It's not easy to run any kind of restaurant in the Valley. But operating a seafood place has to be the toughest. That's because fresh fish furnishes so many opportunities to screw up. You don't have to be an old salt to know that frozen fish can't possibly match the taste and texture of the just-hooked variety. Demanding customers rightly insist that fish practically wriggle on the plate. And we don't want to hear excuses about Phoenix being in the desert, either. Because it's such a delicate product, fresh fish doesn't cut restaurant owners any slack. If a steak house cooks up too much meat today, there's a hash or stew special tomorrow. If a fish house miscalculates on the supply of ahi tuna, there's cat food tomorrow. What are some telltale signs that raise warning flags about the freshness of fish? Generally, experts say, avoid any fish if: 1. It's mounted and lacquered. 2. The species died out during the Pleistocene era. 3. Your cat tries to bury it. 4. It comes wrapped in a newspaper announcing the sinking of the Lusitania. And even if you know for certain your fish is only minutes out of the sea, that's still no guarantee of eating satisfaction. Cooking fish requires real skill. Just a couple of extra minutes under the broiler can turn a costly fillet into an expensive pile of mush. So given the potential for problems--quality control, expense, preparation--it's a wonder that most Valley seafood restaurant operators don't throw in the towel and open up a taco stand instead. I'm glad the Salt Cellar Restaurant's proprietors have resisted that temptation. It's an underground place, but in a literal, not bohemian, sense. You descend a steep staircase that eventually opens up into several below-street-level dining areas. For the most part, they're mercifully free of the fishing nets, tridents, buoys and hackneyed nautical gimcrackery that afflict seafood restaurants. Still, the dim lighting and black-egg-crate ceiling helped to promote the sensation of dining in a submarine.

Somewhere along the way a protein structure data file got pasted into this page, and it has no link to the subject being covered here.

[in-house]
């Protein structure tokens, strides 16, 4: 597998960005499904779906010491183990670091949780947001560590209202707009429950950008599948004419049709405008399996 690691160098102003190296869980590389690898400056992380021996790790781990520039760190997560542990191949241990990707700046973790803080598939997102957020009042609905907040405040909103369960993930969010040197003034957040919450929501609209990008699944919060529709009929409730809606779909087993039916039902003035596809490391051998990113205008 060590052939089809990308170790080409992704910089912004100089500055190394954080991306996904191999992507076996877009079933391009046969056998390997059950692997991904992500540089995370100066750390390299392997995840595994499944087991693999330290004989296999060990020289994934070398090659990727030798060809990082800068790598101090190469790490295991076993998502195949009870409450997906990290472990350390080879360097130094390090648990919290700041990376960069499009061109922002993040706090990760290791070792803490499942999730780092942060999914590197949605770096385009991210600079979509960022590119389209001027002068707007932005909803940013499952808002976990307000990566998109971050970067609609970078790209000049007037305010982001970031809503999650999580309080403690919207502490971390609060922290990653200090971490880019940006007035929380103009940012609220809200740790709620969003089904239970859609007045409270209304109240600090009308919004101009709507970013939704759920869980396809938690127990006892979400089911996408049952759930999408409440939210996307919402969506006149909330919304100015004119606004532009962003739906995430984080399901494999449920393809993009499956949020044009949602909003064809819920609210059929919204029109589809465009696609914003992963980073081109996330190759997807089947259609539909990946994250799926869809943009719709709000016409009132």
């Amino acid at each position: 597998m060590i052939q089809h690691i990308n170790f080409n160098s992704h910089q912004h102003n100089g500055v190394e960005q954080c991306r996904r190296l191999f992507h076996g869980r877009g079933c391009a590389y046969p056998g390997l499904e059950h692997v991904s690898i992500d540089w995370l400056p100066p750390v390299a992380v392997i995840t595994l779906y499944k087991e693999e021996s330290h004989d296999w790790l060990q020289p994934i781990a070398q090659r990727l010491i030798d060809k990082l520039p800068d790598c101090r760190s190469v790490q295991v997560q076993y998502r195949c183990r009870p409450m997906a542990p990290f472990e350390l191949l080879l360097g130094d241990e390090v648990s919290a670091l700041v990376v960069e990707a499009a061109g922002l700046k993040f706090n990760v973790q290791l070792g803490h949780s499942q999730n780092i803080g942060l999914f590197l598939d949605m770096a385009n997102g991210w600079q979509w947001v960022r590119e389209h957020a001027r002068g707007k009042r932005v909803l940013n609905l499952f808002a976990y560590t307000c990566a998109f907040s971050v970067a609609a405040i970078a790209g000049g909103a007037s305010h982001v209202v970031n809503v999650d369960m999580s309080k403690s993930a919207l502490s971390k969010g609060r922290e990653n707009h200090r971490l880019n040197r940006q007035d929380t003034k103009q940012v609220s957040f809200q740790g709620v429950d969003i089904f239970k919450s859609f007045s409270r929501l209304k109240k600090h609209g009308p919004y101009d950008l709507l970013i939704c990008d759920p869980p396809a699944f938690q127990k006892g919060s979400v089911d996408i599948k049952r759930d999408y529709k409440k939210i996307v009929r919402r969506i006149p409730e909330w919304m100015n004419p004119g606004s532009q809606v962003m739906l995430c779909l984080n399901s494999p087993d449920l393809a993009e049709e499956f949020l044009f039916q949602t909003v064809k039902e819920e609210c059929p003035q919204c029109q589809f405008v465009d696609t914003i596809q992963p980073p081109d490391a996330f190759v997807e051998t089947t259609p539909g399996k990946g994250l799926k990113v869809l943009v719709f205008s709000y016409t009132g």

This place has been around for decades, and a couple of visits made it clear to me why it has flourished. From food to service, everything runs swimmingly. Take the matter of seating. Unlike many restaurants these days, the Salt Cellar takes reservations seriously. Twice we made them during prime dining hours, and both times, the place was jammed. But no one waved us off to the bar or asked us to cool our heels. Instead, we were immediately led to a table. Once there, service was swift, friendly and knowledgeable. The staff here knows the menu, and makes recommendations you can trust. And when we left, the hostess, the server and the manager all thanked us for coming. It's astonishing how seductive such simple civilities as prompt seating, efficient service and a warm "good night" can be. I fell into such a good mood, I was prepared to give the food the benefit of every doubt. But I didn't have to. The Salt Cellar cooks up first-rate seafood meals. The appetizers are simple and scrumptious. Crab cakes are always a bit of a splurge, but the specimens here are worth it. They're sizzling, right out of the skillet, and bursting with crab. Smoked striped Hawaiian marlin is equally entertaining. Three thick, rich slices arrive lightly smoked from the Salt Cellar's own smoker. The halibut ceviche is a perfect summer starter, lots of butter-soft fish in a refreshing tomato-and-lemon broth. And the creamy New England clam chowder avoids the mucilaginous lumps that ruin so many of this town's other versions. The salad course is no throwaway, either. A sprightly lemon vinaigrette helps, and so does the fresh whole loaf of pumpernickel-rye bread from Scottsdale's Zurich bakery. I don't know how much this bread adds to the cost of the meal, but it's a pleasure to pay for it. The main dishes are expertly fashioned. On one occasion, my server talked up the swordfish, and he knew what he was talking about. It was sublime, broiled just right to juicy, ethereal weightlessness. And the kitchen was wise enough to season it with nothing more overpowering than air. If, like me, you prefer fish as close to a state of nature as possible, this swordfish is about as good as it gets. Cajun-blackened ahi tuna also displayed deft work. It was almost like eating steak--meaty flesh surrounding a juicy, pink interior--and just about as filling. The Salt Cellar is not a budget restaurant, so I'm happy to report that there's no stinting on portions.